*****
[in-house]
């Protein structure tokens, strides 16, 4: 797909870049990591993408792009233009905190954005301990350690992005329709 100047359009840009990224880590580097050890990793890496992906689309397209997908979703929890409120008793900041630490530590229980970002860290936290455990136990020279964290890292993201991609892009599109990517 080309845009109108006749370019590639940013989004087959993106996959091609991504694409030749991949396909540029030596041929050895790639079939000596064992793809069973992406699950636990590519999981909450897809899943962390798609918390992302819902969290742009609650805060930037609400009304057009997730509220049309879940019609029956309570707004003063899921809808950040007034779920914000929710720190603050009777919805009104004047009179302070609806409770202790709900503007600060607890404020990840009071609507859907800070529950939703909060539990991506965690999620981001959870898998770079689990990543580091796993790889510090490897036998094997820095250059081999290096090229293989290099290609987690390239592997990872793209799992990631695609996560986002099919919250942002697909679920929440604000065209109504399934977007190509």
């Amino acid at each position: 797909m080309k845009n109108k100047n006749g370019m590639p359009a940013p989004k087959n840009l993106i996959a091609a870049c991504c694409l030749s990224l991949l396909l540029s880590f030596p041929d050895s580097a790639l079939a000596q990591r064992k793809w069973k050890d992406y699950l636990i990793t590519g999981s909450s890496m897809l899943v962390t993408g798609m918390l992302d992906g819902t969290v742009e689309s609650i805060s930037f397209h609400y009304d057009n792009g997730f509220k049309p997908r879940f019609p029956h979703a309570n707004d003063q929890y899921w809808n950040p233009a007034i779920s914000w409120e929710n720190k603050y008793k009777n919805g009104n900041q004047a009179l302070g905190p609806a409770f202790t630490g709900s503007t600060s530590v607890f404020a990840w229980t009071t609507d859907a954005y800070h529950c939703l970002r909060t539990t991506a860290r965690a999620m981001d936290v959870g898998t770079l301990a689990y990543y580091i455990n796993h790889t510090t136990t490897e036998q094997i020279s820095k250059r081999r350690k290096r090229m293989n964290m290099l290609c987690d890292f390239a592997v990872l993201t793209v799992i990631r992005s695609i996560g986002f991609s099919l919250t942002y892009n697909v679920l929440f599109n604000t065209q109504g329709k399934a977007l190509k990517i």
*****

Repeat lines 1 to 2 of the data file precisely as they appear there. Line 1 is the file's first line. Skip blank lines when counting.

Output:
[in-house]
């Protein structure tokens, strides 16, 4: 797909870049990591993408792009233009905190954005301990350690992005329709 100047359009840009990224880590580097050890990793890496992906689309397209997908979703929890409120008793900041630490530590229980970002860290936290455990136990020279964290890292993201991609892009599109990517 080309845009109108006749370019590639940013989004087959993106996959091609991504694409030749991949396909540029030596041929050895790639079939000596064992793809069973992406699950636990590519999981909450897809899943962390798609918390992302819902969290742009609650805060930037609400009304057009997730509220049309879940019609029956309570707004003063899921809808950040007034779920914000929710720190603050009777919805009104004047009179302070609806409770202790709900503007600060607890404020990840009071609507859907800070529950939703909060539990991506965690999620981001959870898998770079689990990543580091796993790889510090490897036998094997820095250059081999290096090229293989290099290609987690390239592997990872793209799992990631695609996560986002099919919250942002697909679920929440604000065209109504399934977007190509």